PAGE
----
Join InHerSight's growing community of professional women and get matched to great jobs and more!
Sign Up
Already have an account? Log in
[production]
Rate Now
Blog News

Women in the News + An Ousted Whistleblower

December 2: Badass women and the news that affects them

Mitra Norowzi
Contributor

Company Culture

  • Gabrielle Union, a former judge on NBC’s (3.3 stars) variety show America’s Got Talent, was reportedly ousted after reporting sexist and racist behavior at the company. In one circumstance, Union sought to report a derogatory remark by Jay Leno to human resources but her report was never followed up on. More toxic culture manifested on set when Union was criticized for wearing different hairstyles, a practice deemed “too black” for the audience of America’s Got TalentEssence

  • State Street Global Advisors (3.1 stars), the financial firm that purchased the original “Fearless Girl” statue that has enchanted and inspired women and girls with her defiant pose, is going to court over what it calls “unauthorized” replicas of the artwork. According to State Street’s lawyers, the replicas are a trademark violation and dilute the company’s message, and the firm will be seeking unspecified damages. The firm even went as far as to sue Kristen Visbal, the artist who created “Fearless Girl,” for selling unauthorized copies in other cities. Critics say State Street’s actions run counter to the statue’s purpose of empowering women and have pointed out the firm’s poor track record on women’s issues. NY Times

  • Carolina Dybeck Happe was named as the new CFO at General Electric (3.4 stars) and will also lead the company's digital technology and global operations. CNN

Quick Hits

  • You’ve probably heard a lot about what’s been dubbed the “business case” for gender diversity on boards—we’ve written about it several times, as have many other outlets. In a nutshell, analyses from organizations such as McKinsey & Co. reported a correlation between board diversity and positive financial performance, and this business case for diversity became a rallying call for proponents of gender equity. But results from a new study by INSEAD business school researchers is casting doubt on such a phenomenon. According to the study’s analysis of 14 years of market returns across about 1,889 companies, those that appointed even one additional woman director experienced two years of stock declines, with their market values falling an average of 2.3 percent. These kinds of results are hard to swallow, but an important finding of the study was that these declines were not due to performance from women directors or poor health of companies, but bias from investors, who penalized companies they perceived as prioritizing social goals over shareholder returns. Of course, equity should be pursued for its own sake regardless of profitability but for those who do care about that kind of thing, studies like INSEAD’s need to be interpreted with nuance. Bloomberg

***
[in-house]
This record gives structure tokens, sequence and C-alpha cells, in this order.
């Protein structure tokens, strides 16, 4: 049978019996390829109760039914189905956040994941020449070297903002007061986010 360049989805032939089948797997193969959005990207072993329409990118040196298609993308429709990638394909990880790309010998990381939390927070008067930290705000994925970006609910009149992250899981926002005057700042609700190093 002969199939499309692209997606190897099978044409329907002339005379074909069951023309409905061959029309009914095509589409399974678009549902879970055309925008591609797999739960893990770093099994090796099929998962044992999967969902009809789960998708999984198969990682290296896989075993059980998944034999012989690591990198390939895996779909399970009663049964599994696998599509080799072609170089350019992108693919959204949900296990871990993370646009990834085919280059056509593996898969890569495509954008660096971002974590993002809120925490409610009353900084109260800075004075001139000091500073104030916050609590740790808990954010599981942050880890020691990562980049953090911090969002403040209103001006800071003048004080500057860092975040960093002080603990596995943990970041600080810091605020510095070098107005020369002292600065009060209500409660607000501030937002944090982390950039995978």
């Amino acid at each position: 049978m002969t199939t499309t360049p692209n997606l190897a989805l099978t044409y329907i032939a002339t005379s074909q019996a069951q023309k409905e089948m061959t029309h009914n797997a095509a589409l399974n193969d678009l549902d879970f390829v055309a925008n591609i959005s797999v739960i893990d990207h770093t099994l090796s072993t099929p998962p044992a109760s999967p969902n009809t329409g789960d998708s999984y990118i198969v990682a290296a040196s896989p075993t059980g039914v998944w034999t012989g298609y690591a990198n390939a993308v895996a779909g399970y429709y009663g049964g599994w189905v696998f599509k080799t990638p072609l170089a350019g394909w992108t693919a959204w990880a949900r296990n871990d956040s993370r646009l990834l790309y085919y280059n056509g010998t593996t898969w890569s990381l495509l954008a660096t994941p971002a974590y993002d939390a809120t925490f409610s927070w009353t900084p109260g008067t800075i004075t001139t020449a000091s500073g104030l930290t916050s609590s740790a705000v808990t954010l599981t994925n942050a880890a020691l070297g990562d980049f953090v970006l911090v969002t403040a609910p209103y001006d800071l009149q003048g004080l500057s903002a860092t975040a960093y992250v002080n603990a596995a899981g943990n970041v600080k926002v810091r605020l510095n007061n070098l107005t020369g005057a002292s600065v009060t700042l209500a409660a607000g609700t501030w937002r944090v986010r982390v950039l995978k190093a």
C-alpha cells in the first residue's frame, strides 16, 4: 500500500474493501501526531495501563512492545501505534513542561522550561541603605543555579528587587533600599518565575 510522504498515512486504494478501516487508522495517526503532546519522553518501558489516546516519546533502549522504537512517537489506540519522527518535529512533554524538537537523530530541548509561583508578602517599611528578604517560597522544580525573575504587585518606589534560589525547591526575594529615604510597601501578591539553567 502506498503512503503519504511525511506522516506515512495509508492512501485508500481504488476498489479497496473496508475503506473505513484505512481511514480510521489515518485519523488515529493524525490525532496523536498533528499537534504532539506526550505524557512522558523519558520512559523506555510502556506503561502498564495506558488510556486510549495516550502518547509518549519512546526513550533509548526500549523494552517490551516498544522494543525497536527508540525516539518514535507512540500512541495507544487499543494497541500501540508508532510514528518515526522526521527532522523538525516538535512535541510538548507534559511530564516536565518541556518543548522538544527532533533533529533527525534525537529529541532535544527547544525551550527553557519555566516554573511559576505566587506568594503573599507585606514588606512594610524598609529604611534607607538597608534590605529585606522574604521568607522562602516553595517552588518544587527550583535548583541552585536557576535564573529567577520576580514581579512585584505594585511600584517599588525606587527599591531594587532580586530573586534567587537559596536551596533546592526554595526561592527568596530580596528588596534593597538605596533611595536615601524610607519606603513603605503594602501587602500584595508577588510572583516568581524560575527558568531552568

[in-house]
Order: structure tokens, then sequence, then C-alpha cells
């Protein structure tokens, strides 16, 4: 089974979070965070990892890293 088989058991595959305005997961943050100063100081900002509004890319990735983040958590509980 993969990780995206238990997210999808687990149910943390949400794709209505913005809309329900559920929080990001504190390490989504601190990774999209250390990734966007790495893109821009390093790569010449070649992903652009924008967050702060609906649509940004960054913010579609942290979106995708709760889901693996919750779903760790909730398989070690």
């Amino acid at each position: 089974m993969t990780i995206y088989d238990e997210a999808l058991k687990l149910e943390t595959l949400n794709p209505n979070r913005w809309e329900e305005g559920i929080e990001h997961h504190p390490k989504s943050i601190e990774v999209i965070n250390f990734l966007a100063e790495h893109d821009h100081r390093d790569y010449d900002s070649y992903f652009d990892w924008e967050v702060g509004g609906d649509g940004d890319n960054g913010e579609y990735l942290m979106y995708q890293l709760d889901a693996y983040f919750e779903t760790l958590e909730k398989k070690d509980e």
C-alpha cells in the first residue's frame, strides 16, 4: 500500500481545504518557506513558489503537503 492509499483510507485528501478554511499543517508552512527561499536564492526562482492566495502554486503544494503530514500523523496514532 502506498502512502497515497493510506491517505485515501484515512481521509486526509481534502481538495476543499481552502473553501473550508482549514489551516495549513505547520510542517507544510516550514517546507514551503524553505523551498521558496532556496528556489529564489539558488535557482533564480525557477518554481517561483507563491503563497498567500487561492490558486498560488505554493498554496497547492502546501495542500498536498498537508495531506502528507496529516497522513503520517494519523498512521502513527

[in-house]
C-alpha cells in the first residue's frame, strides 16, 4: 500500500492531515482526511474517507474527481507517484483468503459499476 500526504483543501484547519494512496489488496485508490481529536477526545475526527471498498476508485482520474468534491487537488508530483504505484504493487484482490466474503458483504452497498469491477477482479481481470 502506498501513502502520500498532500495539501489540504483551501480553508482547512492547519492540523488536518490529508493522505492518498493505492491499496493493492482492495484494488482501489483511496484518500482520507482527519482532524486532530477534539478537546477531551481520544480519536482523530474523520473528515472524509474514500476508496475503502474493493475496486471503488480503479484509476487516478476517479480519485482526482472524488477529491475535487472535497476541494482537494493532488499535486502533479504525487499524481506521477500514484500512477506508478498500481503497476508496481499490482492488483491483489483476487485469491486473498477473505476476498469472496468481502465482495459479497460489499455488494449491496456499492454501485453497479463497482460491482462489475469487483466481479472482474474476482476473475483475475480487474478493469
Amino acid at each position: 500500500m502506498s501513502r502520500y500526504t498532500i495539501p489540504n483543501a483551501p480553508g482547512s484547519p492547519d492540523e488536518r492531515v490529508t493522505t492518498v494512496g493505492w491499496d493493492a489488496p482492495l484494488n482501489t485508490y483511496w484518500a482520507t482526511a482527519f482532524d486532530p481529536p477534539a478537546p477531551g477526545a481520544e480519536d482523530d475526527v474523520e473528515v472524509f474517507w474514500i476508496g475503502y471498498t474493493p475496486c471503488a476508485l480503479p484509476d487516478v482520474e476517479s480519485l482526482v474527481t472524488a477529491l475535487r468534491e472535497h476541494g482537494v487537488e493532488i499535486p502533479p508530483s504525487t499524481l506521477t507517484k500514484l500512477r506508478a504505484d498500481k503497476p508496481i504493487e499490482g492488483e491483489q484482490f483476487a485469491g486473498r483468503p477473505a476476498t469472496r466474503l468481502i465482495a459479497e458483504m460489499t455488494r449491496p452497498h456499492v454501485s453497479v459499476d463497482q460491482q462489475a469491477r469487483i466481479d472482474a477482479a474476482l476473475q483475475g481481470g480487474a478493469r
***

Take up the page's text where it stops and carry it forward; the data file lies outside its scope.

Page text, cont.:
• From her former role serving as a Georgia lawmaker to her current voting rights advocacy and a potential vice presidential candidacy in 2020, Stacey Abrams is a political powerhouse. But did you know she’s also a published author? Abrams has written eight novels under the pen name Selena Montgomery, one of which will be heading to the small screen on CBS. A TV adaptation, which Abrams will executive produce, of her 2004 novel Never Tell about a linguistics professor and an investigative journalist who team up to solve a missing persons case will be written by Talicia Raggs, a co-executive producer of NCIS: New Orleans. Hollywood Reporter

  • Hera Jay Brown is now the first transgender woman to be named as a Rhodes Scholar. The prestigious scholarship, which covers at least two years of schooling at Oxford University, was established in 1902, although women have only been eligible to apply since 1976. At Oxford, Brown plans to study forced migration and asylum, drawing parallels to her own experience losing her family and home after coming out as a teenager. Forbes

Around the World

  • Africa, overall: Africa as a continent leads all other regions in having the highest proportion of women on company boards. On average, 1 in 4 company board members across Africa are women, compared to the global average of 17 percent female representation on boards. However, although African women lead the way in senior management, representation is more average in mid and lower level positions. Bloomberg

  • South Korea: The death of K-pop star Goo Hara, who is suspected to have died by suicide, has reignited public outcry against government inaction on “spy camera” cases where men secretly collect sensitive footage of women to blackmail them with or to distribute without their consent. Goo’s ex-boyfriend, Choi Jong-bum, who was accused of attempting to blackmail her with footage collected while they were intimate, was acquitted of the charge in August. Washington Post

  • United Kingdom: According to Lady Hale, the president of the supreme court, gender equality in the number of judges in the UK will be achieved by 2033 at the current rate of progress. This is especially good news considering a senior judge in the 1980s predicted parity would not be reached for another 200 years! The Guardian

Rate a company you've worked for
Share what it's like at your employer. It's anonymous and takes 3 minutes!
 

Share this post

Previous

How to Write a Professional Development Plan & Why You Should

November 30, 2019 by Stephanie Olsen

 

Next

How to Ask for Time Off Before Starting a New Job

December 2, 2019 by Brandi Dye